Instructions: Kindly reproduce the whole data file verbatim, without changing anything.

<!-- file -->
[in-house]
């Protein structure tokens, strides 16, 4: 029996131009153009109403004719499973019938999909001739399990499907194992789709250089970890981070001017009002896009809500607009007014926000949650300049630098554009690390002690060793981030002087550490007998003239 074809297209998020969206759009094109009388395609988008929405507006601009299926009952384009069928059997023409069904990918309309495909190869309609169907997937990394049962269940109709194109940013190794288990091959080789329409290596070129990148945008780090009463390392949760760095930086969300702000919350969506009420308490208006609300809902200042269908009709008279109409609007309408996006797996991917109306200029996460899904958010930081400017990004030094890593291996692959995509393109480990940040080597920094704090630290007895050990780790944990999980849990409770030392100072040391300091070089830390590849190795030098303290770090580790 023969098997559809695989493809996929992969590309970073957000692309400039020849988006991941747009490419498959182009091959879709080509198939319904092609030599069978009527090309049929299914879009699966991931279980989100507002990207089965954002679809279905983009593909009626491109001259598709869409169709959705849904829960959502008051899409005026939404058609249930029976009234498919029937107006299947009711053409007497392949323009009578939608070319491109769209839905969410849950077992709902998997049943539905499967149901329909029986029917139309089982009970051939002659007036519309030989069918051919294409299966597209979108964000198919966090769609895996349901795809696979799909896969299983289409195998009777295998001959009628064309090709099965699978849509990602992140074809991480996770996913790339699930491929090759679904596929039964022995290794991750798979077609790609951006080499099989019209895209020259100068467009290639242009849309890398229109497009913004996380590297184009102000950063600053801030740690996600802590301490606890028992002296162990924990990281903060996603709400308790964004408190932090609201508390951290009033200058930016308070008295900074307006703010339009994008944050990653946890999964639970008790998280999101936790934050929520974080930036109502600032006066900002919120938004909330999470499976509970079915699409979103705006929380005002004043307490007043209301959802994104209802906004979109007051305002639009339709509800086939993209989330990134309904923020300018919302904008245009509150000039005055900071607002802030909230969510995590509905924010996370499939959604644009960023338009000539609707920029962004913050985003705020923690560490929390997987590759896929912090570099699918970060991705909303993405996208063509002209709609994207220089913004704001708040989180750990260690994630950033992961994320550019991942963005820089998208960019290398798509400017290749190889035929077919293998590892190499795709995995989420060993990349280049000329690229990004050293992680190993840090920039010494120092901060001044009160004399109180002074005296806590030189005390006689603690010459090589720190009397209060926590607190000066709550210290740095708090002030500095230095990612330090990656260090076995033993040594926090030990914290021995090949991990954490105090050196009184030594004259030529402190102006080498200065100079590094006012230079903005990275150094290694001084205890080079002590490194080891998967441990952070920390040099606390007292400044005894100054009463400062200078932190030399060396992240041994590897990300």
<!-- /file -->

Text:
[in-house]
């Protein structure tokens, strides 16, 4: 029996131009153009109403004719499973019938999909001739399990499907194992789709250089970890981070001017009002896009809500607009007014926000949650300049630098554009690390002690060793981030002087550490007998003239 074809297209998020969206759009094109009388395609988008929405507006601009299926009952384009069928059997023409069904990918309309495909190869309609169907997937990394049962269940109709194109940013190794288990091959080789329409290596070129990148945008780090009463390392949760760095930086969300702000919350969506009420308490208006609300809902200042269908009709008279109409609007309408996006797996991917109306200029996460899904958010930081400017990004030094890593291996692959995509393109480990940040080597920094704090630290007895050990780790944990999980849990409770030392100072040391300091070089830390590849190795030098303290770090580790 023969098997559809695989493809996929992969590309970073957000692309400039020849988006991941747009490419498959182009091959879709080509198939319904092609030599069978009527090309049929299914879009699966991931279980989100507002990207089965954002679809279905983009593909009626491109001259598709869409169709959705849904829960959502008051899409005026939404058609249930029976009234498919029937107006299947009711053409007497392949323009009578939608070319491109769209839905969410849950077992709902998997049943539905499967149901329909029986029917139309089982009970051939002659007036519309030989069918051919294409299966597209979108964000198919966090769609895996349901795809696979799909896969299983289409195998009777295998001959009628064309090709099965699978849509990602992140074809991480996770996913790339699930491929090759679904596929039964022995290794991750798979077609790609951006080499099989019209895209020259100068467009290639242009849309890398229109497009913004996380590297184009102000950063600053801030740690996600802590301490606890028992002296162990924990990281903060996603709400308790964004408190932090609201508390951290009033200058930016308070008295900074307006703010339009994008944050990653946890999964639970008790998280999101936790934050929520974080930036109502600032006066900002919120938004909330999470499976509970079915699409979103705006929380005002004043307490007043209301959802994104209802906004979109007051305002639009339709509800086939993209989330990134309904923020300018919302904008245009509150000039005055900071607002802030909230969510995590509905924010996370499939959604644009960023338009000539609707920029962004913050985003705020923690560490929390997987590759896929912090570099699918970060991705909303993405996208063509002209709609994207220089913004704001708040989180750990260690994630950033992961994320550019991942963005820089998208960019290398798509400017290749190889035929077919293998590892190499795709995995989420060993990349280049000329690229990004050293992680190993840090920039010494120092901060001044009160004399109180002074005296806590030189005390006689603690010459090589720190009397209060926590607190000066709550210290740095708090002030500095230095990612330090990656260090076995033993040594926090030990914290021995090949991990954490105090050196009184030594004259030529402190102006080498200065100079590094006012230079903005990275150094290694001084205890080079002590490194080891998967441990952070920390040099606390007292400044005894100054009463400062200078932190030399060396992240041994590897990300």